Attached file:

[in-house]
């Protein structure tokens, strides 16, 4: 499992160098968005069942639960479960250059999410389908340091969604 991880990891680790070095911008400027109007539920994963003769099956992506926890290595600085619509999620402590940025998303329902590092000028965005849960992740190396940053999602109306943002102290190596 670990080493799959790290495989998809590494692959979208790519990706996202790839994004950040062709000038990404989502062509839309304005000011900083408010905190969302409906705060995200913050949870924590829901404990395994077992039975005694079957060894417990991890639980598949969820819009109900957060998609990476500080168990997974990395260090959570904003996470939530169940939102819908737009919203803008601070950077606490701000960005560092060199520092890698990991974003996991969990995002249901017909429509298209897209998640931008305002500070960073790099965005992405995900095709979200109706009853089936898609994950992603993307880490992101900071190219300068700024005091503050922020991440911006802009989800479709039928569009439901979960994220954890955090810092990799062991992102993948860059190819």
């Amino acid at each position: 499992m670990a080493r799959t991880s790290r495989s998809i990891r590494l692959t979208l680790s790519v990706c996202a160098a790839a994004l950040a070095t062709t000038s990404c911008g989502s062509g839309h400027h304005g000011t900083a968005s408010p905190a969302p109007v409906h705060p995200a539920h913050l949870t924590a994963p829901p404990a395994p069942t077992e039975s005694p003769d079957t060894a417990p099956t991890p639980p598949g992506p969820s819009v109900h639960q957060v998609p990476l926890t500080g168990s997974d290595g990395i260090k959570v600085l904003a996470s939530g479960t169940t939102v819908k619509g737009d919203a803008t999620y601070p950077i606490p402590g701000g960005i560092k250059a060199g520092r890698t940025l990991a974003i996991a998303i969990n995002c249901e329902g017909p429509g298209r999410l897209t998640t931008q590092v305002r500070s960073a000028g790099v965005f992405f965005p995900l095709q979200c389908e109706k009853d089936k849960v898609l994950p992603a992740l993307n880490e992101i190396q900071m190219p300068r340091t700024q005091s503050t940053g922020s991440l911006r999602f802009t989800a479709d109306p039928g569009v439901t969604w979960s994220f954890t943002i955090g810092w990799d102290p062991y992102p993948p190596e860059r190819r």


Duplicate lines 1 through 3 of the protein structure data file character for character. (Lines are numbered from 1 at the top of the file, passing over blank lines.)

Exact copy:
[in-house]
């Protein structure tokens, strides 16, 4: 499992160098968005069942639960479960250059999410389908340091969604 991880990891680790070095911008400027109007539920994963003769099956992506926890290595600085619509999620402590940025998303329902590092000028965005849960992740190396940053999602109306943002102290190596 670990080493799959790290495989998809590494692959979208790519990706996202790839994004950040062709000038990404989502062509839309304005000011900083408010905190969302409906705060995200913050949870924590829901404990395994077992039975005694079957060894417990991890639980598949969820819009109900957060998609990476500080168990997974990395260090959570904003996470939530169940939102819908737009919203803008601070950077606490701000960005560092060199520092890698990991974003996991969990995002249901017909429509298209897209998640931008305002500070960073790099965005992405995900095709979200109706009853089936898609994950992603993307880490992101900071190219300068700024005091503050922020991440911006802009989800479709039928569009439901979960994220954890955090810092990799062991992102993948860059190819």
């Amino acid at each position: 499992m670990a080493r799959t991880s790290r495989s998809i990891r590494l692959t979208l680790s790519v990706c996202a160098a790839a994004l950040a070095t062709t000038s990404c911008g989502s062509g839309h400027h304005g000011t900083a968005s408010p905190a969302p109007v409906h705060p995200a539920h913050l949870t924590a994963p829901p404990a395994p069942t077992e039975s005694p003769d079957t060894a417990p099956t991890p639980p598949g992506p969820s819009v109900h639960q957060v998609p990476l926890t500080g168990s997974d290595g990395i260090k959570v600085l904003a996470s939530g479960t169940t939102v819908k619509g737009d919203a803008t999620y601070p950077i606490p402590g701000g960005i560092k250059a060199g520092r890698t940025l990991a974003i996991a998303i969990n995002c249901e329902g017909p429509g298209r999410l897209t998640t931008q590092v305002r500070s960073a000028g790099v965005f992405f965005p995900l095709q979200c389908e109706k009853d089936k849960v898609l994950p992603a992740l993307n880490e992101i190396q900071m190219p300068r340091t700024q005091s503050t940053g922020s991440l911006r999602f802009t989800a479709d109306p039928g569009v439901t969604w979960s994220f954890t943002i955090g810092w990799d102290p062991y992102p993948p190596e860059r190819r």